We recently wrote that the IRS has hinted about a new voluntary disclosure program (VDP) for non-compliant foreign accounts. Our post from November 18, 2010 can be found here and discusses the earlier VDP that expired in 2009, as well as commentary about the possible penalties that might be part of a second, new VDP.
Last week, IRS Commissioner Shulman again stated that the IRS is considering a second VDP. Commissioner Shulman’s most recent remarks, following the earlier hints from November, suggest a strong possibility that a second VDP will be announced soon.
Clearly, following the IRS success against UBS, plus current IRS investigations of other banks such as HSBC, Credit Suisse, Julius Baer, Liechtensteinische Landesbank, Bank Leumi and others, the IRS has the upper hand in discovering and prosecuting tax fraud related to undeclared offshore accounts. Foreign bank secrecy has been further eroded by the passage of the HIRE Act earlier this year, which increases reporting obligations by US taxpayers with foreign holdings as well as new reporting obligations incumbent upon foreign banking institutions. Fines and penalties for undeclared offshore accounts and unreported foreign income are significantly increased by the HIRE Act.
Commissioner Shulman’s recent remarks make it clear that the IRS is not stopping at UBS alone. Other banks are next. Commissioner Shulman stated:
As I have said from the beginning, this was never about one country or one bank. The John Doe Summons [against UBS] was just one piece of a much larger effort underway here at the IRS on international tax compliance issues that is producing real results for U.S. taxpayers.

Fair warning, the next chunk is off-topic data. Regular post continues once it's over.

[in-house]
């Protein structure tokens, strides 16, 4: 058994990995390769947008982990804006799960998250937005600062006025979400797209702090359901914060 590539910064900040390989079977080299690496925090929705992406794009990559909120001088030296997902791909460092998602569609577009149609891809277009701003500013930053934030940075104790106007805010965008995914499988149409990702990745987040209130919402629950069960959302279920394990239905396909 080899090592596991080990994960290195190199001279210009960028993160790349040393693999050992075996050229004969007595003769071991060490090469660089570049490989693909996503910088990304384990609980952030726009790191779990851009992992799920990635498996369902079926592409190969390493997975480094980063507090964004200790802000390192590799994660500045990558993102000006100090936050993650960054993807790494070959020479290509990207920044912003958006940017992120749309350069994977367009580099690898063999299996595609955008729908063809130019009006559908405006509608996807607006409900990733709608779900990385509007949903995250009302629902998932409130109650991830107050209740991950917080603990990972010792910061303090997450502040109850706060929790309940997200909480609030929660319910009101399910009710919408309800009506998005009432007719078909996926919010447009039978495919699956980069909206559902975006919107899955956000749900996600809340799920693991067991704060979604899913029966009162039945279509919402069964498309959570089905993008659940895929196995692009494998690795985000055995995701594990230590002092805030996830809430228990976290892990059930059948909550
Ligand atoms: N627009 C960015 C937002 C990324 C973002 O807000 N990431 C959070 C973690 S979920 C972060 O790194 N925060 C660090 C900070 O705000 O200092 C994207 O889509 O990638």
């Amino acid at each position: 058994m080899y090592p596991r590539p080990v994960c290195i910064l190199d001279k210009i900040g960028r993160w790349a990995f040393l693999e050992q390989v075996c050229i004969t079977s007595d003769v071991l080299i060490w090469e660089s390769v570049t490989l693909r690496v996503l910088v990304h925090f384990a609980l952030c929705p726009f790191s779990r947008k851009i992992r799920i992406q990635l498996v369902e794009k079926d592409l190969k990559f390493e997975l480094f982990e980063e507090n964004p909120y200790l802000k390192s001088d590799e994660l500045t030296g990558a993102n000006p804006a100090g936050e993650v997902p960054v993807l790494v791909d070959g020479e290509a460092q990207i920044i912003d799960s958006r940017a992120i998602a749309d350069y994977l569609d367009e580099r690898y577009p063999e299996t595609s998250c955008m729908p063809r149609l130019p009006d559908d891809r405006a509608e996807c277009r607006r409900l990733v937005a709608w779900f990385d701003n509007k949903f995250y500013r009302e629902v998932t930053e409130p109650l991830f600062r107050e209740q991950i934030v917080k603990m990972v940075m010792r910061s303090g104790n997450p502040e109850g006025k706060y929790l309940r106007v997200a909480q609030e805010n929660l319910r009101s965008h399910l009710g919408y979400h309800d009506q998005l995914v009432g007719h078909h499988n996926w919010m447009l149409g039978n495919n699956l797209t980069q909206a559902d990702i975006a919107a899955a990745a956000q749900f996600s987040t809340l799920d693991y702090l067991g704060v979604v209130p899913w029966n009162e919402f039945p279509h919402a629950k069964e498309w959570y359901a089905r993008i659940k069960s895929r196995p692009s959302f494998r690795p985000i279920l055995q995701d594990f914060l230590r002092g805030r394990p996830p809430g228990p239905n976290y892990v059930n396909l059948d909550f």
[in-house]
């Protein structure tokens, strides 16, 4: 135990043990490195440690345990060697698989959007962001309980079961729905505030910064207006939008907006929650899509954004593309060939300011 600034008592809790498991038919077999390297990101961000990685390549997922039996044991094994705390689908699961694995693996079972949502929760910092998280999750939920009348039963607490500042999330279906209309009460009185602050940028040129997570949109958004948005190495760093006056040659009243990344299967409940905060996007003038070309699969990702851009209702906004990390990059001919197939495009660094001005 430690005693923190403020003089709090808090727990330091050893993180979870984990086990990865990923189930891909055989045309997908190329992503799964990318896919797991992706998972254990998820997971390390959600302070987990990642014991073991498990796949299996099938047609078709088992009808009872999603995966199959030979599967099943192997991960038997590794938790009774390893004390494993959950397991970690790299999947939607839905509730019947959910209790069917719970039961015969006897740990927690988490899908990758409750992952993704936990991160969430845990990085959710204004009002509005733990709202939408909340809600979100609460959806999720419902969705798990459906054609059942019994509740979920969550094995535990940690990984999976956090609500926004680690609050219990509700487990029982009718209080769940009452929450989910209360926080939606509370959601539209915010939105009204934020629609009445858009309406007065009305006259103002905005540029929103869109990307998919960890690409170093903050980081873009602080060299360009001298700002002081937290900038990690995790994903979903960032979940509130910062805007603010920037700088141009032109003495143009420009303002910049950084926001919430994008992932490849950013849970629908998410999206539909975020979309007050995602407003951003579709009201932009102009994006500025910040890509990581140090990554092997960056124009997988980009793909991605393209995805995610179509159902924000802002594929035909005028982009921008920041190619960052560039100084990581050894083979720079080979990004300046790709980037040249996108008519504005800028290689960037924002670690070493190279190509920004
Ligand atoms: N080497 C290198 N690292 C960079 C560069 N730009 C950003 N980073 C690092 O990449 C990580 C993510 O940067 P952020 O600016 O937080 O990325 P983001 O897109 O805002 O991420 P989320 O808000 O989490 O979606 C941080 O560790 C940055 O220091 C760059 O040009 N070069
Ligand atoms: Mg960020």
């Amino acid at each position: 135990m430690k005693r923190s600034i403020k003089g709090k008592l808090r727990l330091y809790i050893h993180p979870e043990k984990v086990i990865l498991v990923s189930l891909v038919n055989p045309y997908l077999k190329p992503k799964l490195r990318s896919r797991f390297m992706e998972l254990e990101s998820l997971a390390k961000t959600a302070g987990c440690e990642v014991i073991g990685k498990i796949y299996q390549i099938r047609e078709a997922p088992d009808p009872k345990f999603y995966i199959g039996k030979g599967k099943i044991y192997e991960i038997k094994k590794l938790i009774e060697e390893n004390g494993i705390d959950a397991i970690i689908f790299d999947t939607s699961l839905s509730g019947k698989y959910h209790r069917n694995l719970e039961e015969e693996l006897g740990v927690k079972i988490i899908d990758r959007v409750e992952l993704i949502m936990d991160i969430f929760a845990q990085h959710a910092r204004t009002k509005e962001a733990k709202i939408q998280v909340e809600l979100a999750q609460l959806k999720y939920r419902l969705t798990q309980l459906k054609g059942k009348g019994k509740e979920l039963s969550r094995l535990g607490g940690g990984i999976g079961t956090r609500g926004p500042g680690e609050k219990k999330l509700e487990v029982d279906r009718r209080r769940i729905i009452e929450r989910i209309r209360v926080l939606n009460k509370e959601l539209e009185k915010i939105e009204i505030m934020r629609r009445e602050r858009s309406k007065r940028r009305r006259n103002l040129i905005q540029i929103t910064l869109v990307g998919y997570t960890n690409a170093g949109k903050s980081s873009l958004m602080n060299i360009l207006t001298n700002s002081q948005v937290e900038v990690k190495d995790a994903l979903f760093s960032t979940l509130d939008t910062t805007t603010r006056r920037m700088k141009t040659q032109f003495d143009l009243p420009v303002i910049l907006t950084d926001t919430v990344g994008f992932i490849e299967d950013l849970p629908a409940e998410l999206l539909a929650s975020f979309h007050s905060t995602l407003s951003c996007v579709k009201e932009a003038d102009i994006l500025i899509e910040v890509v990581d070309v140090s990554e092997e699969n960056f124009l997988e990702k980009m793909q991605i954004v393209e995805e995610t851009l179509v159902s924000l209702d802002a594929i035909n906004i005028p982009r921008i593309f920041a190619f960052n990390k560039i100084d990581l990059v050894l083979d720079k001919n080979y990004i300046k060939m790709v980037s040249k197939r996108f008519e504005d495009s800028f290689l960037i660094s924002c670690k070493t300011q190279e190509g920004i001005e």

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The VDP and UBS matters are significant, but there is obviously more to come. We have been scouring the vast quantity of data we received from the VDP applicants and from other sources. Although more data mining is still to be done, this information has already proved invaluable in supplementing and corroborating prior leads, as well as developing new leads, involving numerous banks, advisors and promoters from around the world, including Asia and the Middle East.
Clearly, a new voluntary disclosure program would be welcome for taxpayers who need to bring their foreign holdings into tax compliance. Presumably, a new VDP would also include clarification of what the penalties will be. The prior VDP, which ended in October 2009, imposed a special penalty of 20% of the highest aggregate balance of the offshore accounts. But taxpayers who voluntarily disclosed their foreign accounts after the expiration of the prior VDP face uncertainty of what the penalties would be. By law, the IRS is allowed to take 50% of the non-compliant account for each year that the account is non-compliant. Commissioner Shulman hinted about the new penalty regime:
Given its success, we are seriously considering another special offshore Voluntary Disclosure program. However, there will be some fundamental differences. Taxpayers will not get the same deal as those who came in under the original program. To be fair to those who came in before the deadline, the penalty – and thus the financial cost to participate – will increase. Let me say too that we expect to make the terms of any new program available to those who have already come in after October 2009 when that program expired. Stay tuned for more details as they become available.